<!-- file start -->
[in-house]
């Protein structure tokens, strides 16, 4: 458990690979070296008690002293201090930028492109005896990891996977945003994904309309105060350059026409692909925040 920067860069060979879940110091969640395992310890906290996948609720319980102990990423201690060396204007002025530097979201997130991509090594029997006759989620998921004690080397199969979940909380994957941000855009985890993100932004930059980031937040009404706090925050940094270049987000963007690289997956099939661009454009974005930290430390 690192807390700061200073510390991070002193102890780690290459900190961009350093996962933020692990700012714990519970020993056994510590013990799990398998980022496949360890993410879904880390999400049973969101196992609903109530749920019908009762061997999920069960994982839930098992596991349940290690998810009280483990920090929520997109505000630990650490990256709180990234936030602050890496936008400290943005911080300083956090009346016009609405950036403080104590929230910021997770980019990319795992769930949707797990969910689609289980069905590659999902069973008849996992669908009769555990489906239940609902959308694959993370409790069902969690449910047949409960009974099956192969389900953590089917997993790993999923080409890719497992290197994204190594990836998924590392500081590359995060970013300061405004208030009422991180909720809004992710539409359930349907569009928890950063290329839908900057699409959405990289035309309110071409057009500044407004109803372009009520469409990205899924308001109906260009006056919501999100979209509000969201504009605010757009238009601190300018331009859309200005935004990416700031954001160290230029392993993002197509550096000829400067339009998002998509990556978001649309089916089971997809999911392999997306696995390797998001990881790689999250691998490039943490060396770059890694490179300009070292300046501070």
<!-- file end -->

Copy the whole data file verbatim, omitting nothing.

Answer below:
[in-house]
């Protein structure tokens, strides 16, 4: 458990690979070296008690002293201090930028492109005896990891996977945003994904309309105060350059026409692909925040 920067860069060979879940110091969640395992310890906290996948609720319980102990990423201690060396204007002025530097979201997130991509090594029997006759989620998921004690080397199969979940909380994957941000855009985890993100932004930059980031937040009404706090925050940094270049987000963007690289997956099939661009454009974005930290430390 690192807390700061200073510390991070002193102890780690290459900190961009350093996962933020692990700012714990519970020993056994510590013990799990398998980022496949360890993410879904880390999400049973969101196992609903109530749920019908009762061997999920069960994982839930098992596991349940290690998810009280483990920090929520997109505000630990650490990256709180990234936030602050890496936008400290943005911080300083956090009346016009609405950036403080104590929230910021997770980019990319795992769930949707797990969910689609289980069905590659999902069973008849996992669908009769555990489906239940609902959308694959993370409790069902969690449910047949409960009974099956192969389900953590089917997993790993999923080409890719497992290197994204190594990836998924590392500081590359995060970013300061405004208030009422991180909720809004992710539409359930349907569009928890950063290329839908900057699409959405990289035309309110071409057009500044407004109803372009009520469409990205899924308001109906260009006056919501999100979209509000969201504009605010757009238009601190300018331009859309200005935004990416700031954001160290230029392993993002197509550096000829400067339009998002998509990556978001649309089916089971997809999911392999997306696995390797998001990881790689999250691998490039943490060396770059890694490179300009070292300046501070």